Point of View: One year later

“In like a lion, out like a lamb” is how we like to think of the month of March. Change and transition. Last March we were just beginning to grapple with the idea of a global pandemic. Communities were realizing the most vulnerable would need help and planning for how segments of the economy would be negatively impacted. We also began to “social distance’ with fewer and smaller gatherings. We started more virtual interaction, curbside shopping and more focus on the safety in our “family bubble.” We also gave to those who needed help.

American Heritage dictionary defines “philanthropy” as “The effort or inclination to increase the well-being of humankind, as by charitable aid or donations.” Also, “The love of human kind in general.”

If there was ever a doubt, the last year has made it clear that, corporately and as individuals, the southern Kenai Peninsula is clearly a philanthropic community. We rose up in a multitude of ways to show our compassion for each other. Thinking about the past year, I could talk about the money raised and distributed both by us and by others (for which we are truly humbled and grateful), but the impacts are deeper than that. Here are some of my philanthropy takeaways of the last 12 months.

First, we can and will help each other when we see the need is there. Support systems like nonprofits, foundations, churches, individuals and policy makers mobilized all sorts of help. Neighbors helping neighbors. People gave generously of resources and time to help those in need. None of these sectors could have done it alone, but together we were able to make a difference. In reality, needs of all sorts were met and exceeded.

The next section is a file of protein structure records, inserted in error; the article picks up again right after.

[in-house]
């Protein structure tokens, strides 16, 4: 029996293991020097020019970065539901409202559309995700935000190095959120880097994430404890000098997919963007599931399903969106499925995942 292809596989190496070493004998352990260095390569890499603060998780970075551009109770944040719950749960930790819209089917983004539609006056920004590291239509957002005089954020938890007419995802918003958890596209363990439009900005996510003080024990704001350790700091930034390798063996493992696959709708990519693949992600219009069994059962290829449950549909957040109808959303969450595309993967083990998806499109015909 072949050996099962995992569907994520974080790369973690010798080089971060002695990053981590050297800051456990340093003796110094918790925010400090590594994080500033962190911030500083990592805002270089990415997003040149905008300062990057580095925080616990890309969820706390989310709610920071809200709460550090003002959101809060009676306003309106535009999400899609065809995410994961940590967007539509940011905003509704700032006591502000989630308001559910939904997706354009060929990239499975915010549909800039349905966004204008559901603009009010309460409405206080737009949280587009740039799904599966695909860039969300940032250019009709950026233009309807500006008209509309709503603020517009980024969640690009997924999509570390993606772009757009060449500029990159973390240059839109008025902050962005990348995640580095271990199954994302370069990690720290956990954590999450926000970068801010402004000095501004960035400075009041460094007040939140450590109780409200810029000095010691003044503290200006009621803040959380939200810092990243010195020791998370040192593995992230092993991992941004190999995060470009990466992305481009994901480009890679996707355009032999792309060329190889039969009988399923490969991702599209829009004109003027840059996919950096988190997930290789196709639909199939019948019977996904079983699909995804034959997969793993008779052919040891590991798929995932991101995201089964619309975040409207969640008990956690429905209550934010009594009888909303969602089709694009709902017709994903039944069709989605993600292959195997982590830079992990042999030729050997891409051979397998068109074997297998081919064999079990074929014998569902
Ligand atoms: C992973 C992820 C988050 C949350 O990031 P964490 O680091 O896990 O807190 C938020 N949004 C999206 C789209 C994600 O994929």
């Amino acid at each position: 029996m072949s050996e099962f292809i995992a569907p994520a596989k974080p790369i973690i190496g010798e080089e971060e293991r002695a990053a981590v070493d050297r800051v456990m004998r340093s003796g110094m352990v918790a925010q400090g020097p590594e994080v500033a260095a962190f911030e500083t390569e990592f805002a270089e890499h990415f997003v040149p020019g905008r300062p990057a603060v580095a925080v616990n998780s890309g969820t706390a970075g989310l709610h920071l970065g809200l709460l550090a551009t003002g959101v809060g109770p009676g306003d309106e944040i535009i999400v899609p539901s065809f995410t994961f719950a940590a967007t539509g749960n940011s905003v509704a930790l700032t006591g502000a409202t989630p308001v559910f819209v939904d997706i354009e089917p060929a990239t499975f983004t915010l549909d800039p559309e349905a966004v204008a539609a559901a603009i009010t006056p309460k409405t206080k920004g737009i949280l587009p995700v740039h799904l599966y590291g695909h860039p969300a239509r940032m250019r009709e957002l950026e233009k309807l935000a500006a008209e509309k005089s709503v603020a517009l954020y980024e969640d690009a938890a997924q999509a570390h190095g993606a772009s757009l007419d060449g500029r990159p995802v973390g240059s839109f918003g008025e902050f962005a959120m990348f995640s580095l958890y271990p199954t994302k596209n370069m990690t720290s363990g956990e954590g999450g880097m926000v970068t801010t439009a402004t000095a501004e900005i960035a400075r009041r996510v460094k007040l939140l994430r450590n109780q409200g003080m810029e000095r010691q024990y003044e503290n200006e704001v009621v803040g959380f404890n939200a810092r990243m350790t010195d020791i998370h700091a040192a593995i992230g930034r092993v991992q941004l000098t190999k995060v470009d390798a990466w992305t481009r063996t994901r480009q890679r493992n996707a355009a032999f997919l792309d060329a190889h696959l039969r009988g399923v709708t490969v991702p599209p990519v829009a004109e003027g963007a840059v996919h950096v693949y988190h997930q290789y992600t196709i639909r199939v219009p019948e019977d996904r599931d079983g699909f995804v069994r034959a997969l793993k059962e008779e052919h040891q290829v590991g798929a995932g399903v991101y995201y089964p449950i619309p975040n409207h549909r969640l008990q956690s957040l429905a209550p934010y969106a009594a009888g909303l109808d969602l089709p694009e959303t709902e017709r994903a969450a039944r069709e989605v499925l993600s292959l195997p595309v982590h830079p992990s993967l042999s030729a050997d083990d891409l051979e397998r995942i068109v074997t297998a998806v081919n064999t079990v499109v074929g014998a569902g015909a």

Second, there is a fine line between being socially distanced and socially isolated. We have an innate need to connect with others regularly, in person. I’ve heard many people who do not consider themselves overly social (myself included) remark that they look forward to visiting more. We are, as they say, social animals with a need to connect with others. Friendship and social interaction at whatever level you need it is in reality another “basic” need.

Third take away. It is important to remember, with or without a pandemic, those needs are always there — whether they involve necessities, things which enrich our lives or just being there for each other. These are all places philanthropy makes a difference. It may be time to do some self-reflecting on how we can “increase the wellbeing” of others in our community. It may be time to think about how we can empathize more, walk with more kindness and to serve our community.

The only real question is: Is there some place you can help today?

Mike Miller is the Executive Director of the Homer Foundation, a community foundation located in Homer, Alaska. Since 1991 the Homer Foundation has been promoting philanthropy and serving the southern Kenai Peninsula from Ninilchik to Nanwalek.

Nonprofit Needs for March 2021

The Homer Food Pantry is seeking frozen protein either fish or chicken. Contac the Homer Community Food Pantry at 907-235-1968.

Hospice of Homer is looking for all sort of supplies: barrier cream, anti-itch cream, heavy male guards, heavy bladder pads, ice cleats for shoes or boots, a baby gate, grab bars for shower, wheelchairs and transfer wheelchairs. Contact Hospice of Homer at 907-235-6899.